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Ken Block


Review by Gary Hill
This is the first solo album from the lead singer of Sister Hazel. It always seems odd when a lead singer does a solo album because the music is usually quite similar to the sounds of the band. There are exceptions to that rule, but this isn’t one of them. If you like Sister Hazel (and they are a great band) you’ll like this CD because it’s very similar to the band’s sound.
Interestingly I’ve read reviews that say that this disc kind of foregoes the rock side of Sister Hazel to focus more on the mellow. The funny thing is, when I just listened to the disc I thought the same thing. When I sat down to write the review, though – and listened with that in mind, it became obvious that this is really a rock album. While there are some purely mellow songs here, most of the pieces have at least some energetic rock woven into the arrangements. It’s quite a good album. I’d just about say “great,” in fact. I guess you still have to wonder what separates this from a Sister Hazel disc – other than personnel differences, but when it’s this good, who really cares?

This review is available in book format (hardcover and paperback) in Music Street Journal: 2009  Volume 1 at
Track by Track Review
Blue To A Blind Man
Here’s an acoustic guitar based ballad. The lyrics to this are great. I love the line, “teaching blue to a blind man can’t be done.” This is about the futility of a doomed relationship. There’s a nice vocal duet between Block and Maile Misajon. This cut might be the best one here.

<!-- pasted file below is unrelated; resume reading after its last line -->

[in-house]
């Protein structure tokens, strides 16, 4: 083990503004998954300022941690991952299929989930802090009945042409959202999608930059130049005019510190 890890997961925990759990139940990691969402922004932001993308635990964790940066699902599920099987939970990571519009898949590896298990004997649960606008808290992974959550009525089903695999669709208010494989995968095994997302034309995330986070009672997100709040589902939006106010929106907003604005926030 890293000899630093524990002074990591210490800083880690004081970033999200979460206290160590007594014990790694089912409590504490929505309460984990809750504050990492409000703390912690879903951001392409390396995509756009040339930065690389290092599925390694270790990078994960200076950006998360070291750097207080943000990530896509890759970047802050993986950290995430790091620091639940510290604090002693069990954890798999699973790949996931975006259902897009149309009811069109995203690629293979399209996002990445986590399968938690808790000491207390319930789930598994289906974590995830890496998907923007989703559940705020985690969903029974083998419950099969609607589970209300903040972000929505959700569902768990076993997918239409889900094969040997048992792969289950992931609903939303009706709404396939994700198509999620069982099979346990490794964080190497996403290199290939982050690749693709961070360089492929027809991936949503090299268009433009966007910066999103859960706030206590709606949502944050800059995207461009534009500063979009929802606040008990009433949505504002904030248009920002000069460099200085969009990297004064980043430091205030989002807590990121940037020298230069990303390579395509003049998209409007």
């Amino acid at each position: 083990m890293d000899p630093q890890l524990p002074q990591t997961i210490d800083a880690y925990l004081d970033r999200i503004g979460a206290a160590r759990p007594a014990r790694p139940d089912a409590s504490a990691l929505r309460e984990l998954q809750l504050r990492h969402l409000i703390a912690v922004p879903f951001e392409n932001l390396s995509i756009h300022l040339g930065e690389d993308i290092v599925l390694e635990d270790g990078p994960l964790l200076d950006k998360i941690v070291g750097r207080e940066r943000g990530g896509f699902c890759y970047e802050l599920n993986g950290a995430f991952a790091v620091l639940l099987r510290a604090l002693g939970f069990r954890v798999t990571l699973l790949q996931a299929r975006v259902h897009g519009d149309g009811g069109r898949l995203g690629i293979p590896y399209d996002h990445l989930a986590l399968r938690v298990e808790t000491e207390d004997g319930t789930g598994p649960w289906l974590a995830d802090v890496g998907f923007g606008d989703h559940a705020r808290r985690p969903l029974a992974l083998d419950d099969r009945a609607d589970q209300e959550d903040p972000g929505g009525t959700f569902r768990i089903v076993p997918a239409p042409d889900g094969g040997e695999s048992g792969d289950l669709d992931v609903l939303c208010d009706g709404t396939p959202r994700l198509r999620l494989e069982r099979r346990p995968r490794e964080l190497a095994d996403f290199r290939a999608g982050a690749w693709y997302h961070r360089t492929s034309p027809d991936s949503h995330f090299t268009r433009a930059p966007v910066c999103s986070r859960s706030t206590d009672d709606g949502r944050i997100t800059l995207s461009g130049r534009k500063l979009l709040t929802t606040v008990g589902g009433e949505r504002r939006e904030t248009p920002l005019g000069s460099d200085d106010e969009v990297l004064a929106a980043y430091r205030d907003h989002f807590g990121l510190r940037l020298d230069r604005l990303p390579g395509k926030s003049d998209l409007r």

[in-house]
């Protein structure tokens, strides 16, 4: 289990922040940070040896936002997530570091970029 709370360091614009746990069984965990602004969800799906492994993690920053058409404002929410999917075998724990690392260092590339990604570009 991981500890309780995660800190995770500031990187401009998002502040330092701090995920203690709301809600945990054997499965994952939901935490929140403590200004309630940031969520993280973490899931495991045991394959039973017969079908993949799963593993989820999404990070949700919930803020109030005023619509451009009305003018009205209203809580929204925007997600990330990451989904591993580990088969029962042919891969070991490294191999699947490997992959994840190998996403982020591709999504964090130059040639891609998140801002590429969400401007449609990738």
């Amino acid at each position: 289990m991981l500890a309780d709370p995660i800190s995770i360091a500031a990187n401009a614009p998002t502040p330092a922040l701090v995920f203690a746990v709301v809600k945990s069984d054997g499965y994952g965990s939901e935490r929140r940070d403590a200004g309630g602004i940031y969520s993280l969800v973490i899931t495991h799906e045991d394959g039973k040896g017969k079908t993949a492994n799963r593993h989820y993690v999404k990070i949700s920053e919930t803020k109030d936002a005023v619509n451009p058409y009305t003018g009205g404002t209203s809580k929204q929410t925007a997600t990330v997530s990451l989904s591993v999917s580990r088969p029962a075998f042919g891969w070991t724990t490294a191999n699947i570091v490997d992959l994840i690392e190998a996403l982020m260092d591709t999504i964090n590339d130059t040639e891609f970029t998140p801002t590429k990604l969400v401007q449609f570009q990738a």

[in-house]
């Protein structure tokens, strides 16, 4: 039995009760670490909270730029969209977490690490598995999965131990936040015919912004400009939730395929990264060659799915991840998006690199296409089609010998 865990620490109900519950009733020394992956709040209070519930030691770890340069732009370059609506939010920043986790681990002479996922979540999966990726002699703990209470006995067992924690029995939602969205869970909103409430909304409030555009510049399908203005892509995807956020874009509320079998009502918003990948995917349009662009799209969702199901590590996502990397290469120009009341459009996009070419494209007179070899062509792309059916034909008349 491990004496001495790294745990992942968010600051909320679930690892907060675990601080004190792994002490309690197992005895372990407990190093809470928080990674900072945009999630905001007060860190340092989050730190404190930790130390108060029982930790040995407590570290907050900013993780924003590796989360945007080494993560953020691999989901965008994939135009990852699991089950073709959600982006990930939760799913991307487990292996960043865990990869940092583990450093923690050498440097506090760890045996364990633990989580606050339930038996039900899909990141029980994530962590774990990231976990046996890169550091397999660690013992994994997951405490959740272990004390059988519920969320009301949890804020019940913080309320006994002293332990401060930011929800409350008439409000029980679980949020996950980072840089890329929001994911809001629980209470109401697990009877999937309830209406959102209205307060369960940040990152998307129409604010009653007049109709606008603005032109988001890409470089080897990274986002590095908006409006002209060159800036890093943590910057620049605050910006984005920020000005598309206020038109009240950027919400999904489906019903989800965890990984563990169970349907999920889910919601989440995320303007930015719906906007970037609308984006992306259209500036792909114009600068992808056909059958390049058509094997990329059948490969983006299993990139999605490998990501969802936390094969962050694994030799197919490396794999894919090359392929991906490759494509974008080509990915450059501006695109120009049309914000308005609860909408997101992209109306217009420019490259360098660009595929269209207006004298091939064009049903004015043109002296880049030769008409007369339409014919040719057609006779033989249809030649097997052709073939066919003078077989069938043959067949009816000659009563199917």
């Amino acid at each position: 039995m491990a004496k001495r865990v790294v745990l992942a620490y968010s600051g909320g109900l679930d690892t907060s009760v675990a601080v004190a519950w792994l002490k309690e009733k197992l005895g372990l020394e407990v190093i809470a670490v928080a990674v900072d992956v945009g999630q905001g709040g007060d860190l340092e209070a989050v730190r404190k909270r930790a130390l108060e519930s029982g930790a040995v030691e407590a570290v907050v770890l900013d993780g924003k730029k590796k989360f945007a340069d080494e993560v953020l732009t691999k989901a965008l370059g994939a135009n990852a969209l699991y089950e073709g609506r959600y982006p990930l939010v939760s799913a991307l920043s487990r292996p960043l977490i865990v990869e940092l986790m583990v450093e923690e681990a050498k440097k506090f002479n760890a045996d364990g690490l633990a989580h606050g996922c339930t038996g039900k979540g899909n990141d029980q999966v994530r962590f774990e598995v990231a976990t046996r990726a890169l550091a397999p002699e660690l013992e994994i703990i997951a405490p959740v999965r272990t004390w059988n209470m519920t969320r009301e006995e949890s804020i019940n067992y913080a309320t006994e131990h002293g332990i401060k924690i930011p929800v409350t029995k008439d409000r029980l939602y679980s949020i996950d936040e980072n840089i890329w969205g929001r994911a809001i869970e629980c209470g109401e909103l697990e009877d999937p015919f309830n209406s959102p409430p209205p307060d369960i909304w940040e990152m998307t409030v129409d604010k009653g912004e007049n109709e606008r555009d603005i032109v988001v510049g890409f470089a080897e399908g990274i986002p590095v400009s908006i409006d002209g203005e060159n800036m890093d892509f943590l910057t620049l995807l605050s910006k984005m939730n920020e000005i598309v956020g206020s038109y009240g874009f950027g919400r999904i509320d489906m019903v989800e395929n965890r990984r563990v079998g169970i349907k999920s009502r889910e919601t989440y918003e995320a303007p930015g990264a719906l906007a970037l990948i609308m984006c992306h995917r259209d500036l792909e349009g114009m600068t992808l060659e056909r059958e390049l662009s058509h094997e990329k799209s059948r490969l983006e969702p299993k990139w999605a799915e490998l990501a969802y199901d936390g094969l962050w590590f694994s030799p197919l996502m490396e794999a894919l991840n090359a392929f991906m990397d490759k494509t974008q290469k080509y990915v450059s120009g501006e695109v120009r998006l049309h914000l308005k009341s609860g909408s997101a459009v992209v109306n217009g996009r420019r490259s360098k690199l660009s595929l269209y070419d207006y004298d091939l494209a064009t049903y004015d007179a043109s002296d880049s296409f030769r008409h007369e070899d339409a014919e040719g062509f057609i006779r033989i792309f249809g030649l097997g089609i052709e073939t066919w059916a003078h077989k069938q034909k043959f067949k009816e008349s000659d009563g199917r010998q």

The Other Side
Here we’ve got one of the rockers on the disc. This is probably the most Sister Hazel-like number. There’s a rather Beatles-like hook in the midst of this. 
Completely Wasted
For some reason the mode that opens this reminds me of Mazzy Star a bit. As it shifts out into the song proper, though, this is another rocking piece. It’s also another that would have been quite a home on a Sister Hazel disc. This one is even more energized than the previous piece and its arrangement is a lot more involved and dramatic. 
I Don't Mind
There’s a hint of bluegrass here and there on this number. It’s a bouncy piece that’s sort of in-between the mellower modes and the more rocking sounds. 
It's Alright
Here’s another rocker. This one is sort of mid-tempo and has a crunchier guitar sound than the rest of the disc. It’s a good tune, but not really a standout. 
Better This Way
Back into more ballad-oriented territory, this is a great piece of music. In many ways it’s understated, but if you really listen intently there’s a lot going on. This is one of my favorites on the album. 
So Far
Here’s a bouncy number. There’s more of a country bent to this. Still, it’s a rocker. 
33,059 days
Another that’s energetic, this almost feels like a country western song. There’s definitely a twang to it – at least in terms of the music. It’s got a catchy hook and is another great piece of music. There’s a tasty guitar solo on this. 
More like 1970’s soft rock, this does get more energized on the choruses. The main effect, though, is that of an anthemic ballad.
While the main musical map isn’t all that different from the last number, this is even mellower. It’s pretty and poignant. 
You & Me
Here we get another rocker – at least on the intro. It drops back to mellower modes for the verse and then works back up. My favorite line on this is, “The best part of you and me was – me.” 
We Don't Talk Anymore
This one also opens in a hard rocking motif. It is stripped way down for the verse, but pounds back out for the chorus. This is another cool tune and a great choice for closer.
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